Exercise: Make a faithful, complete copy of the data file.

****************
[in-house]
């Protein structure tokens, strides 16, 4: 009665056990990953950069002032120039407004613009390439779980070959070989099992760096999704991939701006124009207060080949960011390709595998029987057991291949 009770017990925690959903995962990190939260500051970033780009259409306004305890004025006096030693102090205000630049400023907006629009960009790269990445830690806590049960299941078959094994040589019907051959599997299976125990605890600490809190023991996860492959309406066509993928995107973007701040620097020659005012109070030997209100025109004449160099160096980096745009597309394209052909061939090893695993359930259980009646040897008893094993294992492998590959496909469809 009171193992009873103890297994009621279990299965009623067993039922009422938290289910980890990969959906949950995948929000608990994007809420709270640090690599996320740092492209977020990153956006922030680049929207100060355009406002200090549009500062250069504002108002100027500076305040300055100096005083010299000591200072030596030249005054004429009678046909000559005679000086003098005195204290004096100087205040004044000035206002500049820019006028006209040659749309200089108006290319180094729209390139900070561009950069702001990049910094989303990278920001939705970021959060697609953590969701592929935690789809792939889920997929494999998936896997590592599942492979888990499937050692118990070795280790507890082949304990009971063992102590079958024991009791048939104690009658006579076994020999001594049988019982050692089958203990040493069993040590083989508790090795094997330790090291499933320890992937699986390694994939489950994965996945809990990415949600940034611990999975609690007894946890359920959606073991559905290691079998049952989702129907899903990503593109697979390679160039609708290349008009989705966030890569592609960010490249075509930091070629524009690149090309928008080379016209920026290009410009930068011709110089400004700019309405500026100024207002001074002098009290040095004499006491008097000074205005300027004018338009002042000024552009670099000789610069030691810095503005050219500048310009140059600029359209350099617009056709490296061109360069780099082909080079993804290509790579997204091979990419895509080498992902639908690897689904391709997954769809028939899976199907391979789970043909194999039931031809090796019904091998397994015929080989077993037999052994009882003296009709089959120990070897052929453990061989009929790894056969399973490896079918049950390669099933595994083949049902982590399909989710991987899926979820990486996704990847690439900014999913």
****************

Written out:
[in-house]
């Protein structure tokens, strides 16, 4: 009665056990990953950069002032120039407004613009390439779980070959070989099992760096999704991939701006124009207060080949960011390709595998029987057991291949 009770017990925690959903995962990190939260500051970033780009259409306004305890004025006096030693102090205000630049400023907006629009960009790269990445830690806590049960299941078959094994040589019907051959599997299976125990605890600490809190023991996860492959309406066509993928995107973007701040620097020659005012109070030997209100025109004449160099160096980096745009597309394209052909061939090893695993359930259980009646040897008893094993294992492998590959496909469809 009171193992009873103890297994009621279990299965009623067993039922009422938290289910980890990969959906949950995948929000608990994007809420709270640090690599996320740092492209977020990153956006922030680049929207100060355009406002200090549009500062250069504002108002100027500076305040300055100096005083010299000591200072030596030249005054004429009678046909000559005679000086003098005195204290004096100087205040004044000035206002500049820019006028006209040659749309200089108006290319180094729209390139900070561009950069702001990049910094989303990278920001939705970021959060697609953590969701592929935690789809792939889920997929494999998936896997590592599942492979888990499937050692118990070795280790507890082949304990009971063992102590079958024991009791048939104690009658006579076994020999001594049988019982050692089958203990040493069993040590083989508790090795094997330790090291499933320890992937699986390694994939489950994965996945809990990415949600940034611990999975609690007894946890359920959606073991559905290691079998049952989702129907899903990503593109697979390679160039609708290349008009989705966030890569592609960010490249075509930091070629524009690149090309928008080379016209920026290009410009930068011709110089400004700019309405500026100024207002001074002098009290040095004499006491008097000074205005300027004018338009002042000024552009670099000789610069030691810095503005050219500048310009140059600029359209350099617009056709490296061109360069780099082909080079993804290509790579997204091979990419895509080498992902639908690897689904391709997954769809028939899976199907391979789970043909194999039931031809090796019904091998397994015929080989077993037999052994009882003296009709089959120990070897052929453990061989009929790894056969399973490896079918049950390669099933595994083949049902982590399909989710991987899926979820990486996704990847690439900014999913």